This Guy Made a Knife Out of The World's Hardest Food
1. Sushi Express1990 K St NW, Washington
2. Kintaro1039 33rd St NW, Washington
3. Sushi Capitol325 Pennsylvania Ave SE, Washington
4. Zentan1155 14th St NW, Washington
5. Daikaya705 6th St NW, Washington
6. Kaz Sushi Bistro1915 I St NW, Washington
7. Sushiko5455 Wisconsin Ave, Chevy Chase
8. Makoto Restaurant4822 MacArthur Blvd NW, Washington
9. Izakaya Seki1117 V St NW, Washington
10. Sushi Taro1503 17th St NW, Washington
Step into Sushi Express, tucked into a K St office building, and you’re instantly transported to the kind of place where you’d pick up a bento box before boarding a bullet train in Japan. Chef Yoshifumi Yasuoka’s been at this for 30 years, and he’ll remember your order after one visit.
Consider Kintaro you escape from the throngs of tourists that fill Georgetown. Another plus: the prices here are some of the most affordable in town. Cheap eats on this tiny restaurant's simple menu span several tiers of the Japanese food pyramid: sushi, ramen, and donburi. A crowd-pleaser is the Chirashi sushi, a beautifully plated treasure trove of sashimi on a bed of rice, served with a soup and salad.
This tiny D.C. restaurant is serving sushi for purists. Resistant to ingredient-heavy inventive house rolls, or chicken yakatori appetizers, this place is notorious for plating up some remarkably tasty raw seafood, where the chef's minimal (but brilliant) technique is overshadowed only by the exceptional quality of the ingredients themselves. The sleek, waterfront eatery offers a full menu of things like fatty cuts of bluefin belly, or San Diego bay live urchins, and the nigiri-style sushi is largely uncomplicated -- potent fish, brushed with a fine layer of sweet house nikiri sauce. The chef serves tuna and salmon flights, allowing guests a little taste of all the tastiest cuts, and an unrivaled omakase-tasting menu, only available at the bar-- it's just about the closest you can get to a Jiro-like dining experience anywhere for 50$.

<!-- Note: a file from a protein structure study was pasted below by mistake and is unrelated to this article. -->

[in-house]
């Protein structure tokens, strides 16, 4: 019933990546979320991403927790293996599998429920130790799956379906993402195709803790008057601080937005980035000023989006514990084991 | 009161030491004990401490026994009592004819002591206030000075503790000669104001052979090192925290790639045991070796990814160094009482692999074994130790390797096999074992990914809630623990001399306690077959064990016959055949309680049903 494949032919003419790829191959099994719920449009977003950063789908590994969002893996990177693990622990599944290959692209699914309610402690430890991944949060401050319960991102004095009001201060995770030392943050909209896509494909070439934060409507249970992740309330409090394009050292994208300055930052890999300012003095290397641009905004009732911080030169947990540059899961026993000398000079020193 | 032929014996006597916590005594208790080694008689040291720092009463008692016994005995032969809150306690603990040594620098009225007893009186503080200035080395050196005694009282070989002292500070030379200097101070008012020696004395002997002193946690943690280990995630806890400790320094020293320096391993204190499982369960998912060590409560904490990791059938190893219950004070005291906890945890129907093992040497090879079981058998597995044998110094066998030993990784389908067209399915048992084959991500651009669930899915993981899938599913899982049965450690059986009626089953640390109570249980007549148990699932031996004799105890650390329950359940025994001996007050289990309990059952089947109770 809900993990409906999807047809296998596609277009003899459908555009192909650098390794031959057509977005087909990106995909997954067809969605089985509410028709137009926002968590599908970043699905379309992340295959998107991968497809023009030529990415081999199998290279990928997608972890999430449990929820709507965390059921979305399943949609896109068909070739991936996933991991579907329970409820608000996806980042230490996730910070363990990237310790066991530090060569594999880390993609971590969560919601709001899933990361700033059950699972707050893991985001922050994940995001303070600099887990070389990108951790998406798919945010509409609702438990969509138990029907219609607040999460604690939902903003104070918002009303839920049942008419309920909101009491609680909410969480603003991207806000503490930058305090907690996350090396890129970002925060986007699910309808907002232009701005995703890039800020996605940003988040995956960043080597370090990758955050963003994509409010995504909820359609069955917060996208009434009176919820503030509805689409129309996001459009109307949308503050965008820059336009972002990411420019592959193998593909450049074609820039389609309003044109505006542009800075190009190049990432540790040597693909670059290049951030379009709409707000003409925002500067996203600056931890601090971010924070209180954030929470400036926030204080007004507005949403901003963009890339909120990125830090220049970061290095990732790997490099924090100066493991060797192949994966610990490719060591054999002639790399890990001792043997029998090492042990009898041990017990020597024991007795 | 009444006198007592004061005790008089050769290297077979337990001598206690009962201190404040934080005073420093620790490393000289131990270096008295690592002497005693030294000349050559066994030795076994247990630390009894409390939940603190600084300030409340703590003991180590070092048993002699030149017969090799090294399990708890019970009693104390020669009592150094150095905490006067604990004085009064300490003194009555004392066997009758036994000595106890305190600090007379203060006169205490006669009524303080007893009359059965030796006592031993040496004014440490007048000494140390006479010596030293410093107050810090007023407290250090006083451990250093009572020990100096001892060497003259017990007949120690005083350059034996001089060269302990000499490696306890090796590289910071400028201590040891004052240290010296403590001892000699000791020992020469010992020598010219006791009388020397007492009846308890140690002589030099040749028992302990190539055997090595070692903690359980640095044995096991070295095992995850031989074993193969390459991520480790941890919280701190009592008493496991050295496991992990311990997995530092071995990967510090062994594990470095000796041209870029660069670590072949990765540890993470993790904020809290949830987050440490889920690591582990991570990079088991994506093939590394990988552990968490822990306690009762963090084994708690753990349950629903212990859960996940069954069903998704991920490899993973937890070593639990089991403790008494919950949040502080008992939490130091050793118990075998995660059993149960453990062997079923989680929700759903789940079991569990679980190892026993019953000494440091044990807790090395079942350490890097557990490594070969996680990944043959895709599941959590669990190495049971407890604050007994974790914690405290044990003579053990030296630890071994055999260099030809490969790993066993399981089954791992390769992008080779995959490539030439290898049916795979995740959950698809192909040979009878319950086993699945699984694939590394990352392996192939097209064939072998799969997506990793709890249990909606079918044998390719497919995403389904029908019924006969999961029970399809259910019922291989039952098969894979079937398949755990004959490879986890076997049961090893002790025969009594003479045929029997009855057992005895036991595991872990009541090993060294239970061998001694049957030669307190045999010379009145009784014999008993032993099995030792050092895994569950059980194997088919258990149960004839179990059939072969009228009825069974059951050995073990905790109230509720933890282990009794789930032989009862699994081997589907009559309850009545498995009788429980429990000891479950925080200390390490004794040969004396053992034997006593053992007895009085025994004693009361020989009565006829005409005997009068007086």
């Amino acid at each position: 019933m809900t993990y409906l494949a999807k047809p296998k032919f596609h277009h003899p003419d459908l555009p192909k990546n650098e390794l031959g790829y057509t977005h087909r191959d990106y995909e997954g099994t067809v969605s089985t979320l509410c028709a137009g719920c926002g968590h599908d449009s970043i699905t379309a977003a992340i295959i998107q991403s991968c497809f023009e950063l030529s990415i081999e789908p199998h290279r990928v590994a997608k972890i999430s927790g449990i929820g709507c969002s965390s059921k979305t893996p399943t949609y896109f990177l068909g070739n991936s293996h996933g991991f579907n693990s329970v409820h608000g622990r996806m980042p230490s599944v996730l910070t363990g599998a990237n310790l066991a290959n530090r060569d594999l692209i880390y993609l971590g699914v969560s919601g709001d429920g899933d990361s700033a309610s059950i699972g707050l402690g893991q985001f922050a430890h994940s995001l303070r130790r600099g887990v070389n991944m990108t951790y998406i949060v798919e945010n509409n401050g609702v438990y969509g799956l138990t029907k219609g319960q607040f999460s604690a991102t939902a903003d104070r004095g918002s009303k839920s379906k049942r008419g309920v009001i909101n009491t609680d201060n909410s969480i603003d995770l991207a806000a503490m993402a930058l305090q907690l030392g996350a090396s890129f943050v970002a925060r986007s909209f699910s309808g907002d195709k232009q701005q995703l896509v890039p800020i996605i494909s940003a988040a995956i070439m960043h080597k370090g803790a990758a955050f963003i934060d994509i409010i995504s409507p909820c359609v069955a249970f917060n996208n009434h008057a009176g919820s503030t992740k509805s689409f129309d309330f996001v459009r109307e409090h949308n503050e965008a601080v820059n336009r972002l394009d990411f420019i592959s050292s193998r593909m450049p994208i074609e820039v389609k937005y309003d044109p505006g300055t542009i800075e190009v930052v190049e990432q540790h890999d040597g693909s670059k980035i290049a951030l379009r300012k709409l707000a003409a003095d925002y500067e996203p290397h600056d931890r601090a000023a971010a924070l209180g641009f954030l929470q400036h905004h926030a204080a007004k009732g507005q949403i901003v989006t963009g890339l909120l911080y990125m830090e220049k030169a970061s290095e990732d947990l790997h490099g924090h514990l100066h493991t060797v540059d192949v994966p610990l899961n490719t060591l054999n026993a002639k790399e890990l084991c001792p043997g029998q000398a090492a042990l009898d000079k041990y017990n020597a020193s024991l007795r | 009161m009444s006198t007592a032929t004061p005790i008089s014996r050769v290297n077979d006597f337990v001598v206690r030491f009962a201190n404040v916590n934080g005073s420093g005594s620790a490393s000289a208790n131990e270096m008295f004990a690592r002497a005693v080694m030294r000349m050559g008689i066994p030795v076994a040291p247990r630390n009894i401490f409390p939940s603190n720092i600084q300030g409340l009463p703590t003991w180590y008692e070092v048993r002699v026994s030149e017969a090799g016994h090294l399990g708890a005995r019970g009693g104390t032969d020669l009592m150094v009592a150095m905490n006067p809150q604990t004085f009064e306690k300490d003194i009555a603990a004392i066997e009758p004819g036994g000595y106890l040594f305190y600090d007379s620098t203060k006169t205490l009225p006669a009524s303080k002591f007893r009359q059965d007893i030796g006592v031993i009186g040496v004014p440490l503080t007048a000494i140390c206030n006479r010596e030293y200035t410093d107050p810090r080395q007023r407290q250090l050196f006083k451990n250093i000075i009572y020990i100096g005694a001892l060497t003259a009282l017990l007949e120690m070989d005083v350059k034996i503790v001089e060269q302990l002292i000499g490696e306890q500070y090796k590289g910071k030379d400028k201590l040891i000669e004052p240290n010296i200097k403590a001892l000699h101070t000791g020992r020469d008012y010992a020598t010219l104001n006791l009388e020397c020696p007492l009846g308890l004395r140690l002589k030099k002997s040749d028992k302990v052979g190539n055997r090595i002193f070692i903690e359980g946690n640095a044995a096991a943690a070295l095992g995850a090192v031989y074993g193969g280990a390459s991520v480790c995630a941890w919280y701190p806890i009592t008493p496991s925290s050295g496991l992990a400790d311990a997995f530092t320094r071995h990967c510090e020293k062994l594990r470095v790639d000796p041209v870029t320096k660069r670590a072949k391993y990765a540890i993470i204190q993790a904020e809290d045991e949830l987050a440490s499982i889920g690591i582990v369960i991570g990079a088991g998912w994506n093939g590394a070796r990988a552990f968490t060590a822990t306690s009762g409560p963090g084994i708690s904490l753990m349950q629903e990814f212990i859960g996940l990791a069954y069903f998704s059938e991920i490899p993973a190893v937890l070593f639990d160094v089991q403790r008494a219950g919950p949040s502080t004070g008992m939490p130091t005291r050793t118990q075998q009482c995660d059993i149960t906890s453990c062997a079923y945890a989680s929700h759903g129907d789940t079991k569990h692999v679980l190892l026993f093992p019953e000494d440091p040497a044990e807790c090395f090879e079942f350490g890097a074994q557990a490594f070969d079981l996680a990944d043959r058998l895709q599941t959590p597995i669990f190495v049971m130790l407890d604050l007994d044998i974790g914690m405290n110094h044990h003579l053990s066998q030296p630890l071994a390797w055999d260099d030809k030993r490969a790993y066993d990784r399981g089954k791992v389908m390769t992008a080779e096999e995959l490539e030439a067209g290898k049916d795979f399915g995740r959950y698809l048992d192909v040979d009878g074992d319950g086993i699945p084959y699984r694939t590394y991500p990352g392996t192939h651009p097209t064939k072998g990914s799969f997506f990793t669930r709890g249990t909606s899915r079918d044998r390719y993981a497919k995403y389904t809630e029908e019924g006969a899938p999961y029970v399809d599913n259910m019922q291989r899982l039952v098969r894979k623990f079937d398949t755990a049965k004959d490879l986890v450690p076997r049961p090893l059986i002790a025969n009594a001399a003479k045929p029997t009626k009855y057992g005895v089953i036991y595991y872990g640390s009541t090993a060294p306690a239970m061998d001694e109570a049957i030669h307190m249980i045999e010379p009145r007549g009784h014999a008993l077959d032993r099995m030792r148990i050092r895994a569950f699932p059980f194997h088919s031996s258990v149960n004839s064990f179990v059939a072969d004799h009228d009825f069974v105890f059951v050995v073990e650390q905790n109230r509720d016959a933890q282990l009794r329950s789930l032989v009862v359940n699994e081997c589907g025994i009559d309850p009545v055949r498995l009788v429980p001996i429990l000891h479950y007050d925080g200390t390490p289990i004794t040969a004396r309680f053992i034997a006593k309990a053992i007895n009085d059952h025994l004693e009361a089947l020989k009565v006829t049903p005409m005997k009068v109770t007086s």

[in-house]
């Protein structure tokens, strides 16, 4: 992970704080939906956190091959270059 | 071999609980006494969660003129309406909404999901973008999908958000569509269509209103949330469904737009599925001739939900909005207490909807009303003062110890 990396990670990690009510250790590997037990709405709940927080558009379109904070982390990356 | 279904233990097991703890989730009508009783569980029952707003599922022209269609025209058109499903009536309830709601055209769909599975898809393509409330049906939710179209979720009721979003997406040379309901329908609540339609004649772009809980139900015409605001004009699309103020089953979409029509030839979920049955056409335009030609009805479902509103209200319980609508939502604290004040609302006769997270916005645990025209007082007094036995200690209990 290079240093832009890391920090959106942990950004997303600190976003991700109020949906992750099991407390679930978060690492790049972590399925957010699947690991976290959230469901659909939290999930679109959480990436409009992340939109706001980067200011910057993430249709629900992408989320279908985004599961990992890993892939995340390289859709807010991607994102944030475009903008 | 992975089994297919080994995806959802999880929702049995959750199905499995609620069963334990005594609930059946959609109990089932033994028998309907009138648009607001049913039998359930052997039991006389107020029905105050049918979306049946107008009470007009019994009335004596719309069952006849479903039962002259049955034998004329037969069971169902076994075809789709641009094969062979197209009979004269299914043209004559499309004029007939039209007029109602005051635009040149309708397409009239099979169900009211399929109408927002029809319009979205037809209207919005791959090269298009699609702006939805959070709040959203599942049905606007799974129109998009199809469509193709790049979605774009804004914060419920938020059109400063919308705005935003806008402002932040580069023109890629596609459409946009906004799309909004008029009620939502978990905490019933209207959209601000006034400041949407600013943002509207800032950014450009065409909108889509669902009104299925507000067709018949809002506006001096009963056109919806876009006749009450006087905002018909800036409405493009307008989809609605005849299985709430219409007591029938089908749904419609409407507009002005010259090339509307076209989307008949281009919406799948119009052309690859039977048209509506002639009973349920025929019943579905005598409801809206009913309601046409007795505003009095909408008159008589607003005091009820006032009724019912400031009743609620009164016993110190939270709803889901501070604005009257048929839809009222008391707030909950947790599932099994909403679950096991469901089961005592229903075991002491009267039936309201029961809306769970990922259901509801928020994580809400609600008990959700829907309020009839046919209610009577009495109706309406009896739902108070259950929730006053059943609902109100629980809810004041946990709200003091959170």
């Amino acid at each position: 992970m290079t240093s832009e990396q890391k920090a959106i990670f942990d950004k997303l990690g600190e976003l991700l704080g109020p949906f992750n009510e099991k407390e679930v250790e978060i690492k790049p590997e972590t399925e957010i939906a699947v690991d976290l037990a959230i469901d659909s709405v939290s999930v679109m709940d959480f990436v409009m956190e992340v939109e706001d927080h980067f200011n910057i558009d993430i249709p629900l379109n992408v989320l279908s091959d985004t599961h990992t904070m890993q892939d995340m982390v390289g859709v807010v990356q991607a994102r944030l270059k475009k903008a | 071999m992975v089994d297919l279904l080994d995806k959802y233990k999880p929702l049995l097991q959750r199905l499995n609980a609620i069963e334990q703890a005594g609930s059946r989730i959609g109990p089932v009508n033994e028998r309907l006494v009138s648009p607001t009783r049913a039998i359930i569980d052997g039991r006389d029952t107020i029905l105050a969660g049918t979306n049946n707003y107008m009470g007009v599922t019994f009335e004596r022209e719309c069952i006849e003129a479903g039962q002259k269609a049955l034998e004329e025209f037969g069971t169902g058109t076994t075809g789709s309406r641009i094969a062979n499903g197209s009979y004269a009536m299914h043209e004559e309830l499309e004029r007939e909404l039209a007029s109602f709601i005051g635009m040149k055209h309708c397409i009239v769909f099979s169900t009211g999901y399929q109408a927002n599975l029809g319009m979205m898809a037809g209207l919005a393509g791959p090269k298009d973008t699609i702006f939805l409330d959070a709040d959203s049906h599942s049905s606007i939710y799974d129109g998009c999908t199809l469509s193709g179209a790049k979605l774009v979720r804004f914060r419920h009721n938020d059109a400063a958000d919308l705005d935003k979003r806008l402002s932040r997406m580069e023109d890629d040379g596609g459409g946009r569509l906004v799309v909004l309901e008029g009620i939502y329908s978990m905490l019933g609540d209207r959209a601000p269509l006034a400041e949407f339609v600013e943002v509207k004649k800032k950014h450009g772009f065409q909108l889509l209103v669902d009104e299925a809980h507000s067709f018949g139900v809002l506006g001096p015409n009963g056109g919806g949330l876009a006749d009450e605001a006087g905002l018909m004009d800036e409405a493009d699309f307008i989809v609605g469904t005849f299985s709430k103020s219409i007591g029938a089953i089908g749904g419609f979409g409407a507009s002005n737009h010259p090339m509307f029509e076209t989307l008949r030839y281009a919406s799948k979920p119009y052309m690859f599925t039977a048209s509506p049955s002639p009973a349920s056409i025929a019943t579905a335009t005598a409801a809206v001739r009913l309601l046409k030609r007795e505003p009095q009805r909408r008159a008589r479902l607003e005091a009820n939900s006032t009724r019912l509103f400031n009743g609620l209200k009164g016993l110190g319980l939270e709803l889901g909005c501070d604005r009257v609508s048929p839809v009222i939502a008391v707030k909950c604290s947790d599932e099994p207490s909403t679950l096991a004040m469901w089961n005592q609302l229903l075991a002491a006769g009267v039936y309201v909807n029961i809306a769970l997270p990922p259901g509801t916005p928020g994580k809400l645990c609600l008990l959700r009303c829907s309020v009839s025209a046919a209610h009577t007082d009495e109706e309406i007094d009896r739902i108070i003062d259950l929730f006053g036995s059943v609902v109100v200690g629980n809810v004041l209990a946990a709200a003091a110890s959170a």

From a Hong Kong-raised Iron Chef-contender who's built his rep on a slew of Toronto fooderies, Zentan's a sleek, slate-tiled, cross-Asian dining hall ornamented with finished black tables and hanging, razor-like pallets of faux-candles.
Don’t let the wait for this Chinatown ramen shop deter you: it’s more than worth it for the chewy noodles imported from Japan and the chicken, pork, and beef Chintan stock that’s cooked over 16 hours for extra richness. An unsuspecting standout among the Sapporo-style ramen on offer is the vegan version topped with Brussels sprouts, snow peas, carrots, and braised shiitake mushrooms. As if the ramen didn’t already, Daikaya’s wooden accents, dangling lightbulbs, and blue- and yellow-striped walls will have you feeling warm and cozy.
Downtown's Kaz has been slinging sushi rolls to DC's political elites since 1999 -- no surprise, given its walking distance from The White House. Its minimally decorated space is great for dates because most of its tables seat two directly across from one another, making for top-notch one-on-one time. The food ain't bad either (ok, that's a serious understatement): modern takes on Japanese sushi rolls with snapper, yellowtail, and the like are matched with plates of steaming hot steaks and vegetables.
Sushiko’s been slicing raw fish since the '70s, but that doesn’t mean the restaurant is without new tricks like cherry-wood-smoked Tasmanian ocean trout tartare dotted with goat cheese. And the $90 chef’s tasting menu, served at the sushi bar, alternates between the kitchen and the sushi bar for nine whole courses. The front-and-center seat gives tasters a prime spot to watch chefs envelop tongues of uni with dashi gelée.
Makoto is Serious, tranquil, and bossy in the best possible way. Get past the rules designed to make Americans behave better during the meal (silenced cell phones, slippers, business-casual duds) and put your lunch or dinner in the hands of the chef. An omakase (chef’s choice) tasting menu is the only option. The parade of courses will take you through raw things, grilled things, fried things, and beyond. Expect to be told how to eat each bite and take heed.
Izakaya Seki is authentic Japanese grub that goes way beyond sushi and sashimi. In this two story eatery, you can watch the chef prepare dishes like beef tongue with yuzu miso and serve it right to you at the bar or head to the upstairs and sample all of the 25 sakes.